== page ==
As the most populous state replaces its bail system with risk assessments to determine who is most likely to fail to appear for their court dates, Uptrust is expanding its tool that it says helps people stay in compliance.
Uptrust, a three-year-old startup that sends court appearance reminders out in order to prevent people from receiving failure-to-appear violations, is gaining ground in California — just as the state is revamping its bail system.
The company has just launched in the public defender's office of Yolo County, home to Davis and West Sacramento, and will soon launch in San Bernardino County, one of the most populous counties in the nation. It’s notched a total of 11 customers, including the Virginia Indigent Defense Commission.
While the startup’s goal is decarceration — keeping people out of jail — it has a very practical pitch to the government offices it works with. That is, keeping people out of jail saves money.
Some of the company’s customers put the cost of a failure-to-appear violation at about $1,000 per person, said Jacob Sills, Uptrust’s CEO and co-founder. It can result in a person going to jail for a nonviolent offense, which means that a prosecutor has to open up a new case and the county has to dedicate resources to the case.
But there are often good reasons a person doesn’t show up for court, he said. So Uptrust is built as a two-way communications device, to not only send reminders, but also search for ways to resolve whatever is standing in the way of a person with a court date.
“If you’re a single mother and you have court, the issue you have … might be child care,” Sills said. “How can we think about, in the future, connecting you to that child care?”
So if the court has a day-care facility, the tool could give the defendant information about that. Or, a public defender could use the tool to help the defendant put together a transportation plan to get to the courthouse.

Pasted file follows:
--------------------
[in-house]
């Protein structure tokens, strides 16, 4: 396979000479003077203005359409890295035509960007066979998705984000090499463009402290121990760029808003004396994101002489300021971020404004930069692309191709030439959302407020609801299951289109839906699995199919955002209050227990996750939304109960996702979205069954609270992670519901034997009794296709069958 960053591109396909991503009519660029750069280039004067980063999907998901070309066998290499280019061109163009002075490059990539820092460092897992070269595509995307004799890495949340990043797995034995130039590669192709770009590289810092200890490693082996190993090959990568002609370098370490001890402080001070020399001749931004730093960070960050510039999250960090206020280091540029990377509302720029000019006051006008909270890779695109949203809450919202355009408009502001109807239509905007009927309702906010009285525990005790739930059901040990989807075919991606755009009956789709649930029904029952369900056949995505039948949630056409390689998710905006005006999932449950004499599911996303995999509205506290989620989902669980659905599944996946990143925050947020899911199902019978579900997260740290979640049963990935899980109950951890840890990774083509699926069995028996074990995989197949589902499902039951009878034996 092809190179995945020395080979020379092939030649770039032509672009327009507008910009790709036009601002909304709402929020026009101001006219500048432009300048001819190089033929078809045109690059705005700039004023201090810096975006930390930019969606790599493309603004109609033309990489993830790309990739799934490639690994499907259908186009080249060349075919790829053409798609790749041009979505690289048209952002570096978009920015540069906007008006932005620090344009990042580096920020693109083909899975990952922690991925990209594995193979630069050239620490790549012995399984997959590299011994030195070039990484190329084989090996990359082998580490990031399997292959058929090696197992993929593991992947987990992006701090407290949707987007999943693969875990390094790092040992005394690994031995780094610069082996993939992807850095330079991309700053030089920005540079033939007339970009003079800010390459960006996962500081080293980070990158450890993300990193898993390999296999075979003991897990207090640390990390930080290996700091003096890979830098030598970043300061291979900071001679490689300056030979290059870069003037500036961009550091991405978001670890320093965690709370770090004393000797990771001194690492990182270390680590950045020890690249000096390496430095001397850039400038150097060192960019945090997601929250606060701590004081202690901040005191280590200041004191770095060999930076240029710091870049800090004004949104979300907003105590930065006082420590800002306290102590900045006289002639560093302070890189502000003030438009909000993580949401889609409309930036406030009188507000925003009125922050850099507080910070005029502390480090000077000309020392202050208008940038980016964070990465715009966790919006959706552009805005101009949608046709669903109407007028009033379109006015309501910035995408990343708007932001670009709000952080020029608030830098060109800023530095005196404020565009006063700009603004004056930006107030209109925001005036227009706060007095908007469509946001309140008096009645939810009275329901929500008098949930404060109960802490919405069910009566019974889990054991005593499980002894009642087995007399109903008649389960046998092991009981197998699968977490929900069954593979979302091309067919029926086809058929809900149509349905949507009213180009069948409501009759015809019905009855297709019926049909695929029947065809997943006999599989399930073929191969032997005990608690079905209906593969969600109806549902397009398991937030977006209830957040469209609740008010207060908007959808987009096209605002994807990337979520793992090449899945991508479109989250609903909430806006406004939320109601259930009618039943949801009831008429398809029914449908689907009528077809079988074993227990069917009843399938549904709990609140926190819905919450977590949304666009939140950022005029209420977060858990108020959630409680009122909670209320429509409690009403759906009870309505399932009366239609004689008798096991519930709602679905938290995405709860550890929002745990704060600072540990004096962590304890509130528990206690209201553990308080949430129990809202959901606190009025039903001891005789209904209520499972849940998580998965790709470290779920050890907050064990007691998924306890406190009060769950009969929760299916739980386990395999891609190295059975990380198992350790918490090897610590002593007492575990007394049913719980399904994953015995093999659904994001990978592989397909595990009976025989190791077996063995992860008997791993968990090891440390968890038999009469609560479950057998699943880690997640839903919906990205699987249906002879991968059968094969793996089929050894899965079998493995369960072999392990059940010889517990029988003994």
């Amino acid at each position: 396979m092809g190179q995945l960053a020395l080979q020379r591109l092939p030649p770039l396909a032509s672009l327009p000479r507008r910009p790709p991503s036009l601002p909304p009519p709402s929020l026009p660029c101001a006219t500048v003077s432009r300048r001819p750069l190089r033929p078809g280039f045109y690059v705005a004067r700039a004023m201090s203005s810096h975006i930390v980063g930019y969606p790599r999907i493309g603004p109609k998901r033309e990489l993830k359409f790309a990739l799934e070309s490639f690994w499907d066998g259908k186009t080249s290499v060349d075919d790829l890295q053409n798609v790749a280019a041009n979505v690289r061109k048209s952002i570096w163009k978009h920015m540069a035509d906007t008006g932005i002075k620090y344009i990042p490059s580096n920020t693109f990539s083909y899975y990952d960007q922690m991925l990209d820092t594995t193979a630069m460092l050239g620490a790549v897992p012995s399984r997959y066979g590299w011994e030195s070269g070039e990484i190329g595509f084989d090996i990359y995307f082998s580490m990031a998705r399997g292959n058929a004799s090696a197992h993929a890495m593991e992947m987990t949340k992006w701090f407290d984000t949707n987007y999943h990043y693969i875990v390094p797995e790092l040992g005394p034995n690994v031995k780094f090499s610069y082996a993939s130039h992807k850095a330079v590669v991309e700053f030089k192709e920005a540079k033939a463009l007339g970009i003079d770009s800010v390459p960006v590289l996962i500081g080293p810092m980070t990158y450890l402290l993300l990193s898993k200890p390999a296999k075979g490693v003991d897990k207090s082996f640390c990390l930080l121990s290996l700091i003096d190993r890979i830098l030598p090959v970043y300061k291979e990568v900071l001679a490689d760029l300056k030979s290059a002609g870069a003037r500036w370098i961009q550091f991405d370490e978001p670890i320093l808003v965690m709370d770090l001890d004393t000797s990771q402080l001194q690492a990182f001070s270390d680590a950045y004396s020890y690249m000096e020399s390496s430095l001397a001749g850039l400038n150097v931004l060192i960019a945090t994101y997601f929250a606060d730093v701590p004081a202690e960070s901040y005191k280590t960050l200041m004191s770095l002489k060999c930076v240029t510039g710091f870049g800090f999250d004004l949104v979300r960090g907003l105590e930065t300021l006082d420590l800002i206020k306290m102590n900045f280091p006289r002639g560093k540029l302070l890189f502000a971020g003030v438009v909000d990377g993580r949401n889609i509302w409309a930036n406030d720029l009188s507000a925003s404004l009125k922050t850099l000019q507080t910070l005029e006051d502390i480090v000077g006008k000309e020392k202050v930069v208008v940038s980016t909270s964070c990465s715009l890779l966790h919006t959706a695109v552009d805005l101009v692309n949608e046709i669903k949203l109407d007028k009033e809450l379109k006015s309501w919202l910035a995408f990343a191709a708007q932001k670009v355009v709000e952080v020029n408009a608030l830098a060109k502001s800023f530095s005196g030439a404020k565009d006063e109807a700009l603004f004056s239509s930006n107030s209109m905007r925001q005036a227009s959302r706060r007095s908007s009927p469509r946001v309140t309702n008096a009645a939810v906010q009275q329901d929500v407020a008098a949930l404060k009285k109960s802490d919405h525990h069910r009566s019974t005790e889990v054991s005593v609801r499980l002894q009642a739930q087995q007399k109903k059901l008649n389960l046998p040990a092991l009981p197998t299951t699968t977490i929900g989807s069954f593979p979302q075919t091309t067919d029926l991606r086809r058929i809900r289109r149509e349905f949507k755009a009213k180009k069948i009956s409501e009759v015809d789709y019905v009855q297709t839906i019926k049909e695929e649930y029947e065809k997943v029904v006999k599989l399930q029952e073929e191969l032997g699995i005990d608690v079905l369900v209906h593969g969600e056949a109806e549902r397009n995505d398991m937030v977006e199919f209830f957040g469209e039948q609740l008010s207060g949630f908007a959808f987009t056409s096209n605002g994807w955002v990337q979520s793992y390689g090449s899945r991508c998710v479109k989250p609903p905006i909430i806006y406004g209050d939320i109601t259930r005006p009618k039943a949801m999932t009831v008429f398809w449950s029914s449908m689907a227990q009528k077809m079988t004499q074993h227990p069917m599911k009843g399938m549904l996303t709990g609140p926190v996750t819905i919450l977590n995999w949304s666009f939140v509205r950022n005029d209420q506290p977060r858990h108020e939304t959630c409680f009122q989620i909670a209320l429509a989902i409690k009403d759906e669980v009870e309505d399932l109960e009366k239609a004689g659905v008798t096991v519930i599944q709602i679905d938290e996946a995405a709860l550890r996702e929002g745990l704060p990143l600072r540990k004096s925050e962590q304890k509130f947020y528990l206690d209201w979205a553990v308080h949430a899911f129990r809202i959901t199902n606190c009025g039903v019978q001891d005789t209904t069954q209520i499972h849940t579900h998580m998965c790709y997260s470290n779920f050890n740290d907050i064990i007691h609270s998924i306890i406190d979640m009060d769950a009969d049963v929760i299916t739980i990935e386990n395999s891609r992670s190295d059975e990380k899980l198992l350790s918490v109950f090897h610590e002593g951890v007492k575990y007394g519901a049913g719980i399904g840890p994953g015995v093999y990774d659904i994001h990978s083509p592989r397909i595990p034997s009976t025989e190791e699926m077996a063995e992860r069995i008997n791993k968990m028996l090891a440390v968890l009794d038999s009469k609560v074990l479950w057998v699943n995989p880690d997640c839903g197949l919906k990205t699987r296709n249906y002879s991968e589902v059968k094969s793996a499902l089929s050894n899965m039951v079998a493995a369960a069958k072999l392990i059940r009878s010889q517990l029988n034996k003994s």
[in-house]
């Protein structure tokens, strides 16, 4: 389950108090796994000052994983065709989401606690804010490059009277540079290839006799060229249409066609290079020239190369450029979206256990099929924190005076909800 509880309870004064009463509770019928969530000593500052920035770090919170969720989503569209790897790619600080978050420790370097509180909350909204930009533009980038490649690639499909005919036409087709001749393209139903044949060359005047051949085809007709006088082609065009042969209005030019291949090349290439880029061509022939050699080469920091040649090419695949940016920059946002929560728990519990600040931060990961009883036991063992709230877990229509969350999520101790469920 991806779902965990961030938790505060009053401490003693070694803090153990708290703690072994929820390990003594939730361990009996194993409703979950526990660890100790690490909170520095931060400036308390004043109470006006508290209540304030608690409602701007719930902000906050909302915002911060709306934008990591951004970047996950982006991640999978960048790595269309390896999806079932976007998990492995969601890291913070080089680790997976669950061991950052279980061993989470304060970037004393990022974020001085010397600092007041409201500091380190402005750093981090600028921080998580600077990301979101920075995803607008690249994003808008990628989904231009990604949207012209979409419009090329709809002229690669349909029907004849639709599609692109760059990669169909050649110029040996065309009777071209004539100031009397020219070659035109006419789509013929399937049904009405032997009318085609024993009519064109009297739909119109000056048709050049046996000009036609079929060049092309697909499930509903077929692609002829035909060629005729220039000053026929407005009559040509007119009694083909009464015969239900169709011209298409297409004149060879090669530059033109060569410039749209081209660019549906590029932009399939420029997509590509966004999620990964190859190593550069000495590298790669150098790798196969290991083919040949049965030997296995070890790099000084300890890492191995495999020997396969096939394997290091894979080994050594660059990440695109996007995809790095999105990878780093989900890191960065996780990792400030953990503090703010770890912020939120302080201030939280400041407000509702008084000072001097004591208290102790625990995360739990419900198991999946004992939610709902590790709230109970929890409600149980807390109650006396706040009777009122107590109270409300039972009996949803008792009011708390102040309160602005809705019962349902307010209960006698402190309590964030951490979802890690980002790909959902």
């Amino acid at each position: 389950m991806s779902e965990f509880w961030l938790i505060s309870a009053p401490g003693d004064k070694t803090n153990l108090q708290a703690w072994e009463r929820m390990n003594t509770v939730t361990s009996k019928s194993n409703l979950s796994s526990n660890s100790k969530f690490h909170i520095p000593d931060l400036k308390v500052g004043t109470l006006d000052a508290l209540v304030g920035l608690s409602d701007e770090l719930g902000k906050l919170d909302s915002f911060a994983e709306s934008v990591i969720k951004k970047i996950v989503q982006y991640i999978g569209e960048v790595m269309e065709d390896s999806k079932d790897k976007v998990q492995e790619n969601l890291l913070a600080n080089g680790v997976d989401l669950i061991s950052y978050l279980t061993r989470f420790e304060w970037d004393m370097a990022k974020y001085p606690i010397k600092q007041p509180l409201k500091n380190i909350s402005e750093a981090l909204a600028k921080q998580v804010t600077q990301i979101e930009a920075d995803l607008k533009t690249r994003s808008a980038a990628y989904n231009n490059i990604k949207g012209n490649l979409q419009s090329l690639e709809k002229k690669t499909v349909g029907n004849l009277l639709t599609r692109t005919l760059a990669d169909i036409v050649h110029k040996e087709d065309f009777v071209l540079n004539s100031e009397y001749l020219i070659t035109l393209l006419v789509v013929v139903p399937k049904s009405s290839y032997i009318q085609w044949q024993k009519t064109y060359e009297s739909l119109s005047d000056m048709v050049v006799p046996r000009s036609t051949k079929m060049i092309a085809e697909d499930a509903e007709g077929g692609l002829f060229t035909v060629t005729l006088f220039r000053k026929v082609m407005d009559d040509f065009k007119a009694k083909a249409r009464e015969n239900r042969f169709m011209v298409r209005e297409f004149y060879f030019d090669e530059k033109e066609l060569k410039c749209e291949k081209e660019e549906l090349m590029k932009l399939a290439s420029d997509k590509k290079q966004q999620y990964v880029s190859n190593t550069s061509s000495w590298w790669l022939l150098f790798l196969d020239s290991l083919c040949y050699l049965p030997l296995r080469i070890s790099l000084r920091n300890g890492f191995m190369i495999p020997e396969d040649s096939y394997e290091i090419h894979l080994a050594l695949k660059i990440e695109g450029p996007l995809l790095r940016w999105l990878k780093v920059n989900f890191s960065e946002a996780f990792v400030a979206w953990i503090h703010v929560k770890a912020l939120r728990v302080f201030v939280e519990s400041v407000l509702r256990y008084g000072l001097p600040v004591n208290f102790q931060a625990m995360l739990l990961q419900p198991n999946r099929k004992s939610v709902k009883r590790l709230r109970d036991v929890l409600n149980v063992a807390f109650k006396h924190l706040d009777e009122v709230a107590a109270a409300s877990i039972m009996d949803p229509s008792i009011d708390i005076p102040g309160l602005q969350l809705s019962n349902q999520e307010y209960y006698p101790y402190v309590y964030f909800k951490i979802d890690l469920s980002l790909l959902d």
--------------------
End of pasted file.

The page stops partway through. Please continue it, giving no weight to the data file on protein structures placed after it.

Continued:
Sills said that after the company launched in Contra Costa County, Calif., in 2016, it saw appearance rates rise from the low-to-mid 80 percent range to up above 90 percent.
He said part of Uptrust’s strategy is to make people more efficient, rather than replace the work they do. The tool is meant to open up a dialog and allow people to ask questions rather than just push scripted information one direction.
“We already have these public defenders who care deeply, and we wanted to [help them] instead of just replacing a step,” Sills said.
As Uptrust grows its presence in California, the state is in the midst of a battle over its treatment of defendants before they go to trial. Gov. Jerry Brown recently signed Senate Bill 10 into law, abolishing the money bail system and replacing it with pretrial risk assessment to determine whether an individual is likely to fail to appear for their court date.
The law is facing opposition, with some groups pushing for voters to repeal it via ballot initiative.
Sills has mixed feelings about the new law. On one hand, it will end one avenue of putting people into jail while they await trial. On the other hand, he thinks the judiciary could use risk assessment unfairly.
“There’s not a lot of clarity around how risk assessments will be used, so I think there’s a gray area where a lot of people in certain affected communities are rightly concerned,” he said.
But that’s where what the company is doing strikes at the core of California’s conversation. Sills said he and his co-founder spent a lot of time talking to defendants, public defenders and others in the court system before launching their product, gathering reasons for what actually prevents people from appearing for court dates.
And their tool, by nature, collects data on what helps people make their court dates.
“The data we’re producing and creating around how … you help people’s attendance and their needs is really, really critical, so that the counties and the defenders can be a lot more comfortable releasing people pretrial,” Sills said.
The company’s expansion has come without any venture capital backing. The company, whose clients are public defender's offices that serve a lot of low-income people, has been operating since 2015 with outside investment coming exclusively from foundations.
“For us it was really important actually not to take traditional funding in that the track record of for-profit entities in the criminal justice space has been pretty mixed, to put it nicely,” Sills said. “We only wanted to take investors that are mission-driven.”
To date, that has included the Draper Richards Kaplan Foundation, Robert F. Kennedy Human Rights and the Heising-Simons Foundation. Most of the funding has come in the form of grants.
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